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​Doom-scrolling, Zoom fatigue, the news cycle, the way of the world. If we’re not careful, it becomes overwhelming. But there is an antidote. One we’re well aware of but perhaps forget to access when we’re busy with work, home schooling or trying to keep friends and family buoyant.

Once in a while, you have to disconnect to reconnect. Slow down. Nature’s got you. Let’s spend some time — some quality time — outside.

First, pick your spot

If your local park is anything like mine, there are peak times when the paths feel more like racetracks. You just can’t find space. Let alone breathe free. So instead, go on a little local adventure and discover somewhere new, quiet, peaceful. If you need some suggestions, try out the free OS Maps Greenspace layer. Simply zoom into your location and check out the public green spaces nearby. Alternatively, download the Komoot app and plot your path.

Drop the distance

Resist the urge to attach achievement to your walk. You don’t have to go far, or fast. You just have to go. And the slower you go, the more you’ll see. Build in time to stop, appreciate, wander and wonder. Whatever time you can spare, spend it getting to know a place, a wood, a park, a pond. Observe the wildlife. Spot the seasonal changes. Revel in little discoveries.

Be in the moment

Woman outside with nature

Our minds wander, we worry, we tell ourselves stories about ourselves and what the future holds. But mindful walking offers us a route out of rehearsing unhelpful thought patterns. Getting carried away with your thoughts? How many shades of green can you see? Stop and count every instance of blue in your periphery. Is that birdsong you hear? Breathe deeply, what can you smell? Hug a tree, touch a leaf, feel the rain or the wind or the sun on your face. Grounding ourselves in our surroundings through our senses helps bring a busy mind back to the moment.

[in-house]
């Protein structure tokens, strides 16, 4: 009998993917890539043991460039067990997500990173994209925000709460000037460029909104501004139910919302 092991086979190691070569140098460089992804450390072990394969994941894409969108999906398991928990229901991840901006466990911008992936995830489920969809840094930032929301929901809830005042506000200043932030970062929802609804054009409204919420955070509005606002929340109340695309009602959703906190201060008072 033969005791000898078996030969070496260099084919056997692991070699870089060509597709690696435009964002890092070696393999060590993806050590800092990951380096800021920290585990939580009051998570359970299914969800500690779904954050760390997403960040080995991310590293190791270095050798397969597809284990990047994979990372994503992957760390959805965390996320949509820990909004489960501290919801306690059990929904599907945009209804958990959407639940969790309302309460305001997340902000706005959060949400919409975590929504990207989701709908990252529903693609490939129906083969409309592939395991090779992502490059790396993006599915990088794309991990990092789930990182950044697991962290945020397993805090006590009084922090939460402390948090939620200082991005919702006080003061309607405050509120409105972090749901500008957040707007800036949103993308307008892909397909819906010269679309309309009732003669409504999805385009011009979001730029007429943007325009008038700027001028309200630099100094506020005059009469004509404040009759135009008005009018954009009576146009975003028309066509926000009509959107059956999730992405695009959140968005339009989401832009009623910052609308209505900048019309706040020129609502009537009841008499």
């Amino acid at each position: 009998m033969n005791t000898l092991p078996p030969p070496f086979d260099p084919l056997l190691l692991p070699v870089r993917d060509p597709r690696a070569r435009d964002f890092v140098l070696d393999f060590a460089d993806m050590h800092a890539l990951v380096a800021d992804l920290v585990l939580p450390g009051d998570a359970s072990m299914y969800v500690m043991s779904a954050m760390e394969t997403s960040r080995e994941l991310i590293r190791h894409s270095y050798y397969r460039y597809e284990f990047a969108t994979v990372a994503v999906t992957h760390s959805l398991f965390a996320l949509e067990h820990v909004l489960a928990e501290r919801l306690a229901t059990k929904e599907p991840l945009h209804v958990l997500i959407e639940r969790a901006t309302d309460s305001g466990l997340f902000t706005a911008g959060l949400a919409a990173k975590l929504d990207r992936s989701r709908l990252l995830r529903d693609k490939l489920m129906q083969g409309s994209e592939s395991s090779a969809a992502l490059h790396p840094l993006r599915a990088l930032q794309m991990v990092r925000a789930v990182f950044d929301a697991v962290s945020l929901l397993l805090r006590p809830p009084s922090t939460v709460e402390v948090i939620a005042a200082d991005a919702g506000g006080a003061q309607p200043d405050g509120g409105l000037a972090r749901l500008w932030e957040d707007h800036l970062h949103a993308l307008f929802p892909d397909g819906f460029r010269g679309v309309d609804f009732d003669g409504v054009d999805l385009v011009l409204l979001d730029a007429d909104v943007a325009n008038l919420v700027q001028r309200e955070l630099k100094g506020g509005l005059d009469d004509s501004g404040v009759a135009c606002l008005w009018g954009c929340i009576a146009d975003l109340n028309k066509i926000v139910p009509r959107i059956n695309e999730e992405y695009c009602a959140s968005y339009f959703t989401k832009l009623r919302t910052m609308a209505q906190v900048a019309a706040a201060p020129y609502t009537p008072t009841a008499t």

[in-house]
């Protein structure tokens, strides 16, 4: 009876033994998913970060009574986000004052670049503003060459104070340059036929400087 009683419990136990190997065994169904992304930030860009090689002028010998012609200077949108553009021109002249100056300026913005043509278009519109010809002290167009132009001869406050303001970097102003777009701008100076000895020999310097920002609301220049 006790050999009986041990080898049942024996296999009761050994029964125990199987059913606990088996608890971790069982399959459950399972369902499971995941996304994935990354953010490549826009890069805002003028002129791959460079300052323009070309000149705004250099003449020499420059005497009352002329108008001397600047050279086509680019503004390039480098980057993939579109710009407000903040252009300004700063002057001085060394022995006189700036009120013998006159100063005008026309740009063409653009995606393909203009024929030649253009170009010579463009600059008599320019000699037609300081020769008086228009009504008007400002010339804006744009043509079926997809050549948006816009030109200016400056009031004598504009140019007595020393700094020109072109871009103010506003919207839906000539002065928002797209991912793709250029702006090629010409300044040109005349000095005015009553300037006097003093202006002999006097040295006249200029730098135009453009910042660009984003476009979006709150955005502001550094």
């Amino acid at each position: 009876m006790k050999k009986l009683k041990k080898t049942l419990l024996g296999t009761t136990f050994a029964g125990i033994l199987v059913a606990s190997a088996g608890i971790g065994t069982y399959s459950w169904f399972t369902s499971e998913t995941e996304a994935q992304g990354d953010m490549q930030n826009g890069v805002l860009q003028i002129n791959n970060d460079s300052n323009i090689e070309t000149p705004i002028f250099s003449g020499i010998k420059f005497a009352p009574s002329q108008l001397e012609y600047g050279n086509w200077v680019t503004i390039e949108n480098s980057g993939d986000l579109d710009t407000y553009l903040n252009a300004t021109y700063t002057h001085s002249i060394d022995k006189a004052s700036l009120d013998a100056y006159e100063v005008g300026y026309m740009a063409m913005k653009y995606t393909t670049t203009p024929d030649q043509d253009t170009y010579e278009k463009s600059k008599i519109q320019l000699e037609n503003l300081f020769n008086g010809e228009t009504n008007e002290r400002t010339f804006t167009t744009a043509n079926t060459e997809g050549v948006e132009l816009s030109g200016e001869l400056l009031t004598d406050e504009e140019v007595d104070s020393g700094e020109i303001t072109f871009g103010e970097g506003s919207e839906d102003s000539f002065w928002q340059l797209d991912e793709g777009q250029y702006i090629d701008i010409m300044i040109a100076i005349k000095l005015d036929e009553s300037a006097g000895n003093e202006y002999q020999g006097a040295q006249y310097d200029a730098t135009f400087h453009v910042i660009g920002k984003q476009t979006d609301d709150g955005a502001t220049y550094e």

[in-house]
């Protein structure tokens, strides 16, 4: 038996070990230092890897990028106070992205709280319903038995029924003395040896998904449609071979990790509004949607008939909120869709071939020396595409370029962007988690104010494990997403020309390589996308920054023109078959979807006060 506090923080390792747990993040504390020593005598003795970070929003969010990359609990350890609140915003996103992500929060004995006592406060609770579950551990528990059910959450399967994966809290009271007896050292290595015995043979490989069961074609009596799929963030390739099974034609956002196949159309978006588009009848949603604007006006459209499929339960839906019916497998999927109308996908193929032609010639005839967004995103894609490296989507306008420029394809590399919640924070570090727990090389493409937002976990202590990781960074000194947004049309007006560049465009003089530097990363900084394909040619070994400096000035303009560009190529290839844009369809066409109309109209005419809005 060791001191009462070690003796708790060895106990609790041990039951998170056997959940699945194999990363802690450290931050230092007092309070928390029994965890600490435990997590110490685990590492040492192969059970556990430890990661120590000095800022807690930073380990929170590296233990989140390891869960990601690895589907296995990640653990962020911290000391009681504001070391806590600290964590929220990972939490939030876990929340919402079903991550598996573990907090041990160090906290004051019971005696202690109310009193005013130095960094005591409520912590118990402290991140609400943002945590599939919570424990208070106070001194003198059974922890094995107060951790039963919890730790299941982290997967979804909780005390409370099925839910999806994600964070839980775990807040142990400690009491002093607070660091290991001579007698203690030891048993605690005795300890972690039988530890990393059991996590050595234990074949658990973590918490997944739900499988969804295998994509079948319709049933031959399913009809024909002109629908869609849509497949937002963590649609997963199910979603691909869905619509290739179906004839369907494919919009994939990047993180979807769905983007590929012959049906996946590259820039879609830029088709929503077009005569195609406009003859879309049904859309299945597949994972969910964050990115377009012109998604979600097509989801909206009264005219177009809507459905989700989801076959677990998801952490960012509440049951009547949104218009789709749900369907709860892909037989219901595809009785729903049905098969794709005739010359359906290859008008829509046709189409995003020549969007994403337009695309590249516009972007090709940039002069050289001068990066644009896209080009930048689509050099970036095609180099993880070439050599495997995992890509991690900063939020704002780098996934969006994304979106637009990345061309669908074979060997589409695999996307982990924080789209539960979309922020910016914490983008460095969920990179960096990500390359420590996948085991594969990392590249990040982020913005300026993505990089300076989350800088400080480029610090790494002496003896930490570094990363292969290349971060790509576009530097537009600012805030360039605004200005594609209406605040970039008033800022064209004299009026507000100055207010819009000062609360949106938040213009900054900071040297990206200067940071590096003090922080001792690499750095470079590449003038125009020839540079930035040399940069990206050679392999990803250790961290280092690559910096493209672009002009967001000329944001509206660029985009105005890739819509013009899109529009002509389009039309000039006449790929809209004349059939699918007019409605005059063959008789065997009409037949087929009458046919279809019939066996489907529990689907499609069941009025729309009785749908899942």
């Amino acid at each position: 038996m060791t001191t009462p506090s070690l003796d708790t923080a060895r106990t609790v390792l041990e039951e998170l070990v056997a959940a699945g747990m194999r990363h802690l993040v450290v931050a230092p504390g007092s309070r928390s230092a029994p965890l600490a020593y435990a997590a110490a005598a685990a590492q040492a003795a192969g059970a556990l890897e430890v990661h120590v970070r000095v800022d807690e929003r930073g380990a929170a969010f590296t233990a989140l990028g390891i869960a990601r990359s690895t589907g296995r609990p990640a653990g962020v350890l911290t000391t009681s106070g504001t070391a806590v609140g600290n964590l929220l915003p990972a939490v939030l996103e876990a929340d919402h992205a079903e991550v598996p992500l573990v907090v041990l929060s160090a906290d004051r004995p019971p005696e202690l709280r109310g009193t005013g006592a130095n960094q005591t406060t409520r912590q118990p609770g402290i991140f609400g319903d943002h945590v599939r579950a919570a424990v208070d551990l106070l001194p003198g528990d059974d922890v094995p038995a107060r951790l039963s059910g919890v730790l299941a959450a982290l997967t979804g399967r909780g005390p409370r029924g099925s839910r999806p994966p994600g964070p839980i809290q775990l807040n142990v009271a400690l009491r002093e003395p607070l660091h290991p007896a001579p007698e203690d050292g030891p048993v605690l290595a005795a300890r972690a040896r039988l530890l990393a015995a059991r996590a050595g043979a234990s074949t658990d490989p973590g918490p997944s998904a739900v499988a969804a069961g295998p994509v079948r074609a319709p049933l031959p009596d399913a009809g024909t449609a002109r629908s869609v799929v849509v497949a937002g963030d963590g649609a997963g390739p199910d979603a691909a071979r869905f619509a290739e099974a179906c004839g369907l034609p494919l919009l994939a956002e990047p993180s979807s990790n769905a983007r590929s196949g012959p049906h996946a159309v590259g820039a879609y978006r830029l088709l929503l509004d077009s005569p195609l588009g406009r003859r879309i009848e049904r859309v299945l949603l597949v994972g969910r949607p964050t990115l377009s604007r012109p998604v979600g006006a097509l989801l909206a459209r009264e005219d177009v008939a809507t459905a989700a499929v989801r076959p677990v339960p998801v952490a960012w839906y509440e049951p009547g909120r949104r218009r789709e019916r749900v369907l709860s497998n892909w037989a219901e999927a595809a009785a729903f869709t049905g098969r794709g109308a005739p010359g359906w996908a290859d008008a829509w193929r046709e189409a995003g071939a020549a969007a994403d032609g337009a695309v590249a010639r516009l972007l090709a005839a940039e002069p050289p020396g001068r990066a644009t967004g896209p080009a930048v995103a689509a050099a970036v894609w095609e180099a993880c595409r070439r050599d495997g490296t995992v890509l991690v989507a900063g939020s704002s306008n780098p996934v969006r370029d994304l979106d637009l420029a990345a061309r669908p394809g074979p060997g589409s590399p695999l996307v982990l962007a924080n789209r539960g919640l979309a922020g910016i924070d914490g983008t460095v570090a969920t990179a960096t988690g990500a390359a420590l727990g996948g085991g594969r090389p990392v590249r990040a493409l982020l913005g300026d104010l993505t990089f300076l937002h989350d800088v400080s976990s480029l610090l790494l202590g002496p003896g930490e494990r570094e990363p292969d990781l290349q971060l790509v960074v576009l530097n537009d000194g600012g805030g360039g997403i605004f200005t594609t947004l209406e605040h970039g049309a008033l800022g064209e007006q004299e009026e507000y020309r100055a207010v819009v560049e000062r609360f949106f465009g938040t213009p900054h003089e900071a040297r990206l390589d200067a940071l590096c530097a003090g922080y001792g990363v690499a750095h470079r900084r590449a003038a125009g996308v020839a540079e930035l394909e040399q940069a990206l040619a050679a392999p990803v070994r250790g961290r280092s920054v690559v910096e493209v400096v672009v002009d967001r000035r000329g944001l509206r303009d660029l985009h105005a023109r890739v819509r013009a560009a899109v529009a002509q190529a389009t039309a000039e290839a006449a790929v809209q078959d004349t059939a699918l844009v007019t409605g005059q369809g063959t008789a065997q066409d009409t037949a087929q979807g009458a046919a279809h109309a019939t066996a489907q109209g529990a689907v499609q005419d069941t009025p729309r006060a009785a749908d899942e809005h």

Get a sense of scale

It’s been a tough time and a long haul. But sometimes it helps to shift your perspective. Lift your eyes to the vast sky, marvel at decades or centuries-old trees, clock rock formations shaped over millennia. It doesn’t diminish what’s happening right now but connecting with the giants of the natural world — with the magic and majesty of the world around us — can help us see that this trouble is temporary.

Got any more tips to share? We’d love to read them. Tag @YHAOfficial #LiveMoreYHA on Twitter and Instagram or join the conversation at /WeAreYHA on Facebook.

Discover more about YHA.

 

Written by Ruby Higton

Here is Ruby and she is a digital marketer at YHA. She looks after all things social media, as well as content writing for livemore.yha.org.uk and SEO. Her favourite YHA is YHA Perranporth.

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